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European union / Activities / Foreign and Security Policy

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FOREIGN AND SECURITY POLICY

The legal basis of the Foreign and Security policy is Title V of the Treaty on European Union.

The idea that the European Union should speak with one voice in world affairs is as old as the European integration process itself. But the Union has made less progress in forging a common foreign and security policy over the years than in creating a single market and a single currency. The geopolitical changes following the collapse of communism, and the outbreak of regional crises in the Balkans and beyond, have led EU members to redouble their efforts to speak and act as one.

In the last 15 years the Union has renewed its efforts to perform a political and security role more in line with its commercial and economic power. One of the problems was to agree how much authority for vital issues of foreign policy and security should be vested in the EU and its institutions and how much should be retained by member states. In the end, essential authority remains with the member states, although the European Commission and, to a lesser extent, the European Parliament, are associated with the process. However, the formula agreed still requires that key decisions be taken by unanimous vote – hard to achieve when there were 15 EU members, even more difficult with 25.

To give it diplomatic clout and visibility, the Union has created the post of High Representative for Foreign and Security Policy. One major innovation, agreed by the 25 member states but not yet implemented, is to raise the EU’s diplomatic profile further by creating the post of European foreign minister.

The EU maintains a strong presence on the ground and has dispatched special representatives to several of the world’s hotspots, including the Great Lakes (Africa), the Middle East, the Balkans and Afghanistan.
 
As part of the CFSP, the Union also created a European Security and Defence Policy (ESDP) with the potential, if agreed later on, for creating a common defence structure. In December 2003, EU leaders adopted a European Security Strategy and have since agreed on its basic mission and priority areas for action: the fight against terror; a Middle East strategy; a comprehensive policy on Bosnia-Herzegovina.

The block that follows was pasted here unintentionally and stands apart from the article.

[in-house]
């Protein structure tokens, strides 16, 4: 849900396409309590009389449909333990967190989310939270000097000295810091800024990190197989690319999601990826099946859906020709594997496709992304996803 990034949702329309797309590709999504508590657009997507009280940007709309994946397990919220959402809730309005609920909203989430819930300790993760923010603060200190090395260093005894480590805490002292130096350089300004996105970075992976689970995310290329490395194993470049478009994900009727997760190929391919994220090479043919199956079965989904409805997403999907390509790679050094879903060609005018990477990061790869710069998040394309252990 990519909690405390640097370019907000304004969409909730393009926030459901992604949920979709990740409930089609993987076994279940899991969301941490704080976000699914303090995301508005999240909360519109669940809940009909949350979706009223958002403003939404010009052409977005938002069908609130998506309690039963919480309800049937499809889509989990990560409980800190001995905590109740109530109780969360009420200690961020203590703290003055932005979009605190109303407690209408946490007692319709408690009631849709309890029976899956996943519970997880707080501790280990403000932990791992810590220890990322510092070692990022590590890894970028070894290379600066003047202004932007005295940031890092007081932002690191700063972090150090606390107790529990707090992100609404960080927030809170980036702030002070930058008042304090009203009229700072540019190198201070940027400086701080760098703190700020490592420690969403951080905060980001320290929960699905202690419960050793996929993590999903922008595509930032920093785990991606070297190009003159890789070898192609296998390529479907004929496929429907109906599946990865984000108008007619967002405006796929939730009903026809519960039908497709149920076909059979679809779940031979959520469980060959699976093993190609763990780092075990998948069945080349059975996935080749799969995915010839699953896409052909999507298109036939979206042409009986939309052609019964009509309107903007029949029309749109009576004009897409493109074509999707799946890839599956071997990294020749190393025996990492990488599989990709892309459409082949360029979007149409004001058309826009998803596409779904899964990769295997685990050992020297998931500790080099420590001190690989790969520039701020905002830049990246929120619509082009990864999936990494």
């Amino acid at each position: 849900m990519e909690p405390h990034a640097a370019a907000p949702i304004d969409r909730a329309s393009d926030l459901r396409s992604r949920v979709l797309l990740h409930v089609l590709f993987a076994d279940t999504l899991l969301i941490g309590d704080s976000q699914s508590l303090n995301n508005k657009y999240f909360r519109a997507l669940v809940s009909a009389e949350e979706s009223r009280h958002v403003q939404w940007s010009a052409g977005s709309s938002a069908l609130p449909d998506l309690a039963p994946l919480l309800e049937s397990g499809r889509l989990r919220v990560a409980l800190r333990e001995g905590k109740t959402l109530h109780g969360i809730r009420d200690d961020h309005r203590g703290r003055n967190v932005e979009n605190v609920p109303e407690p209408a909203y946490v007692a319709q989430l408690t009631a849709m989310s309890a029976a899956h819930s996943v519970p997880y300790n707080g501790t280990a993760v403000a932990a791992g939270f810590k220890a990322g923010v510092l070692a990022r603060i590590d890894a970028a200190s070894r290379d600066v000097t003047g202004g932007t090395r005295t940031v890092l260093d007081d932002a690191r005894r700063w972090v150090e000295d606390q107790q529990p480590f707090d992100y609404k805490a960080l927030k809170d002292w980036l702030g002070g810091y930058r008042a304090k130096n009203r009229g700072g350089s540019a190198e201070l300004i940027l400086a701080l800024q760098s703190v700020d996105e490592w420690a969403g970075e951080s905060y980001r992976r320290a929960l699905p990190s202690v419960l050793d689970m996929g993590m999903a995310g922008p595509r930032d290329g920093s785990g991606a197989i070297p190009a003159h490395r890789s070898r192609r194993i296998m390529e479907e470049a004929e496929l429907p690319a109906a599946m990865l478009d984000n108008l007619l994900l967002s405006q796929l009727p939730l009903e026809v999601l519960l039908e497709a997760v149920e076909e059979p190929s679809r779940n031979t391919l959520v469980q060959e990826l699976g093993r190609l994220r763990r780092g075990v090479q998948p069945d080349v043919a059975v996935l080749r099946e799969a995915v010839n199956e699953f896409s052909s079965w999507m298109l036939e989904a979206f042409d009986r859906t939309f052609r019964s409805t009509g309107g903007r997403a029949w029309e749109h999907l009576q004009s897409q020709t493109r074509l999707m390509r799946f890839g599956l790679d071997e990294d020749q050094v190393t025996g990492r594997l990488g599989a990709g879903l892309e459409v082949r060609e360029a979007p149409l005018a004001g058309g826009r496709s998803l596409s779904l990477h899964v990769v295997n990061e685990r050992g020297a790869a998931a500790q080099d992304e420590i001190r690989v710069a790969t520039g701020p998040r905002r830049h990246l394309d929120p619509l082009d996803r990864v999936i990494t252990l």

To give it a credible intervention capability, the EU identified a number of tasks a military force could undertake, including humanitarian and rescue missions, peacekeeping, crisis management and even peacemaking. To implement these tasks, the Union created a rapid reaction force, whose military strength will be built up gradually over several years.

It also agreed to provide up to 5 000 police officers for civilian aspects of crisis management of whom 1 000 could be deployed within 30 days.

The first three ESDP missions have been in the former Yugoslavia. The first began on 1 January 2003, when the European Union Police Mission of 500 officers took over in Bosnia-Herzegovina from the UN’s International Police Task Force. The mission, which will remain for a period of three years, is training local police officers and establishing sustainable policing arrangements in line with European standards and practice.

The second operation followed later in 2003, when a small Nato force in Macedonia was replaced first by an EU military force, and subsequently by a 200-strong EU police mission, which is still in place.

The biggest of the three started in December 2004, when an EU military force (EUFOR) took over from the previous Nato-led Security Force (SFOR) in Bosnia-Herzegovina. SFOR had been in place since the end of hostilities in 1995. EUFOR has a total of 8 000 troops.

The biggest of the three started in December 2004, when an EU military force (EUFOR) took over from the previous Nato-led Security Force (SFOR) in Bosnia-Herzegovina. SFOR had been in place since the end of hostilities in 1995. EUFOR has a total of 8 000 troops.

With the CFSP and ESDP, the Union is creating a political dimension to add to its international role as a major commercial and economic power. But there is still a long way to go before the scale of this political dimension becomes clear. Despite their commitment to making a success of the Common Foreign and Security Policy, member governments sometimes find it hard to change their own national policy regarding a particular country or region in the name of EU solidarity.



 
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